Epoch Times: What is the most important thing when you are playing in a competition?
Aileen Gozali: It’s definitely hard to let go of the idea that you are in a competition but for me, competition or performance—there should be no difference. The only difference would be that there are people there who are judging you; but in either case you shouldn’t be playing the music for the judges. You should treat it like any other audience that you would play for. So play your heart out. Put your whole soul into it. Do what you love.
Epoch Times: What do you consider to be the hardest piano piece to play or the hardest composer to play?
Aileen Gozali: I grew up playing Mozart and for me Mozart is the most comfortable to play. Actually the hardest for me is Beethoven because they are so different in terms of personality, style and everything in their compositions. For me it’s hard to switch from Mozart mode to the Beethoven type of playing.
Epoch Times: Who are your favorite composers and why?
Aileen Gozali: Mozart is one of them. I definitely love Chopin. There is so much intimacy and personality that you can put into [playing] Chopin’s music. I also feel that Chopin speaks closest to the audience because his style is very vocal, very narrative, it’s close to speech. Another composer I really love is Rachmaninoff. I’m more geared toward the romantic composers.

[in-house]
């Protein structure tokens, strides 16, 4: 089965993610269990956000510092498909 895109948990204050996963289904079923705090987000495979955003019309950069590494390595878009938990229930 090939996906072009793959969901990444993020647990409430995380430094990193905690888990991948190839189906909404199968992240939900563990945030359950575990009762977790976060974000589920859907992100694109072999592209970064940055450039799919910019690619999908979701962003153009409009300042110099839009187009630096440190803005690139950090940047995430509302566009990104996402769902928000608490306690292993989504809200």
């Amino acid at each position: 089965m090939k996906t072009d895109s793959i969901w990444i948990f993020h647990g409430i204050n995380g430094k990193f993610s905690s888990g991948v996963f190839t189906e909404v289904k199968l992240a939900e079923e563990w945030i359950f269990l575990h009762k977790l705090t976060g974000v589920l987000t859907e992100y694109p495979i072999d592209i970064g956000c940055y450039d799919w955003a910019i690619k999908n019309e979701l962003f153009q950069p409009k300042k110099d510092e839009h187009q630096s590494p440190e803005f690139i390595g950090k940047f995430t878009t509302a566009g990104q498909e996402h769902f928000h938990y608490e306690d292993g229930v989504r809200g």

Epoch Times: What is the highest achievement you are aiming for in your musical career?
Aileen Gozali: Of course I hope to be able to perform, play music for people and hope that they would be able to relate to my music. I feel like a lot of musicians are so much into building their careers that they forget that music is for people. The ultimate goal is to play music for the people and to bring all sorts of human emotions to your audience. I hope that I will be given the opportunity the future to be able to do that more often. That’s what I want to do.
Link to Interview
Epoch Times | December 21, 2015
Recent Interview as a Finalist at the NTD Piano Competition in New York, NY
"As a parting gift to Singapore before leaving for the States for her university studies, young Indonesian Chinese-American pianist Aileen Gozali gave an hour-long recital at Singapore's Steinway Gallery. A winner of multiple musical prizes and awards, and finalist at this year's Hilton Head International Junior Piano Competition, Aileen's recital was as varied as it was well conceived.
She began with Mozart's Sonata in D major (K576), revealing a crisp and fluent technique. Her pedalling and crafting of the slow movement's lament was examplary, one that touched the heart. Totally different was Bartok's Suite (Op.14), where her rhythmic control and ability to bring on the required muscle and volume to bear showed she could vary her style to suit the music. Yet the quiet ending to the work with its syncopated chords held the most resonance. Then came a most musical reading of Chopin's Fourth Ballade (Op.52), where poetry and passion were worn heart-on-sleeve as it built to a tumultuous climax. She leapt fearlessly into the treacherous coda, and although there were a few missed notes, the overall effect paid rich dividends.